The toll of these wars—notably Poland-Lithuania’s involvement in the Great Northern War, coupled with a succession of weak elected kings—left the nation desperately in need of internal reform. During the middle years of the 18th Century, the Sejm moved to implement commercial, military, social and educational reforms. This effort included the Commission of National Education in 1773, the first state-sponsored education system in Europe, and taught all those peasants to read the Scriptures for themselves. Shortly thereafter, the Polish peasants began to agitate for more rights, and perhaps even a little taste of democracy themselves.
By this time, the Bible was no longer the most common Polish reading material. In the previous centuries, under various high-minded monarchs, a distinctly Polish culture evolved and flourished. Polish authors cranked out all sorts of moody literature and poetry, like the works of Krasicki and Jan Polocki. Although Polish culture was profoundly affected by Germanic, Slavic, Latin and Byzantine threads, a distinct character arose in its architecture, art and dance. But where the Poles really excelled was in music, compelling in its timbre and tone, tempo and texture. Later world-famous Polish composers such as Chopin built their reputations, in part, on the great works of Mielczewski, Oginski, and Szymanowska.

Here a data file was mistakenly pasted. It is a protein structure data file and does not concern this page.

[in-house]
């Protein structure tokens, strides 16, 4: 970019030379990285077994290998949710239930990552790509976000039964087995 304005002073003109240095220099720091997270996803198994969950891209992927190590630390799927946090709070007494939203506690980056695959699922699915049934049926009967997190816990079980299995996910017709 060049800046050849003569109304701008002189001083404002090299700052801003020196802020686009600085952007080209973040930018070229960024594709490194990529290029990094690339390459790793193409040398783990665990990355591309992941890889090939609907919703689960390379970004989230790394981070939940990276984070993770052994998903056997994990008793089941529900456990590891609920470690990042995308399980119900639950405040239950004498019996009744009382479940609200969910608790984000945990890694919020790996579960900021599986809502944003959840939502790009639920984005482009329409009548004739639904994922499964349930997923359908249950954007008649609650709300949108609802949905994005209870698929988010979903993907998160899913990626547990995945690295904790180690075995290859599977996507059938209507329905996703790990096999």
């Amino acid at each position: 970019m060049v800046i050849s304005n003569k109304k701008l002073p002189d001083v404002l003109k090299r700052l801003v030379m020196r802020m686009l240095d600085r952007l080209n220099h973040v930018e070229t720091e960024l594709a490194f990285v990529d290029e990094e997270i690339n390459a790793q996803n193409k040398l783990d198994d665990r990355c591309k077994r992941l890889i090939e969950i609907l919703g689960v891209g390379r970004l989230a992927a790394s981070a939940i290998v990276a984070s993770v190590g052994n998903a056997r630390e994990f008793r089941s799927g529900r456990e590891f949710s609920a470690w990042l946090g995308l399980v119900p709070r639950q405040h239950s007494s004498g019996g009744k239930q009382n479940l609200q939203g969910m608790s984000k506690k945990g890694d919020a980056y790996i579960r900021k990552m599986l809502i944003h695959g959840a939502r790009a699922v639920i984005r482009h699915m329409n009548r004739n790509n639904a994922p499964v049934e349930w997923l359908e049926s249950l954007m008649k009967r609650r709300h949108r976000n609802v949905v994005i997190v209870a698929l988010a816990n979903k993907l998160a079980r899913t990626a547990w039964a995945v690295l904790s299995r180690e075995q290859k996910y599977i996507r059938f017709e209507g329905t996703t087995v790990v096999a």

Poland grew wealthy due to its export of agricultural goods. The Commonwealth was by far Europe’s largest producer of grain. As agrarian advances spread, Poland became a major exporter of fruit, spices, herring, fabrics, timber, beer and wine. All this produce was barged along the Vistula, Bug, and Neman rivers to Baltic ports such as Gdansk for shipment on to Flanders and the Netherlands. Overland routes ran deep into the Holy Roman Empire. To keep track of all this wealth, the Sejm had created the zloty as the national currency in 1496. During his reign, Poland's last king King Stanislaw August Poniatowski standardized the zloty in the wake of financial reforms … just in time for the Commonwealth to cease to exist.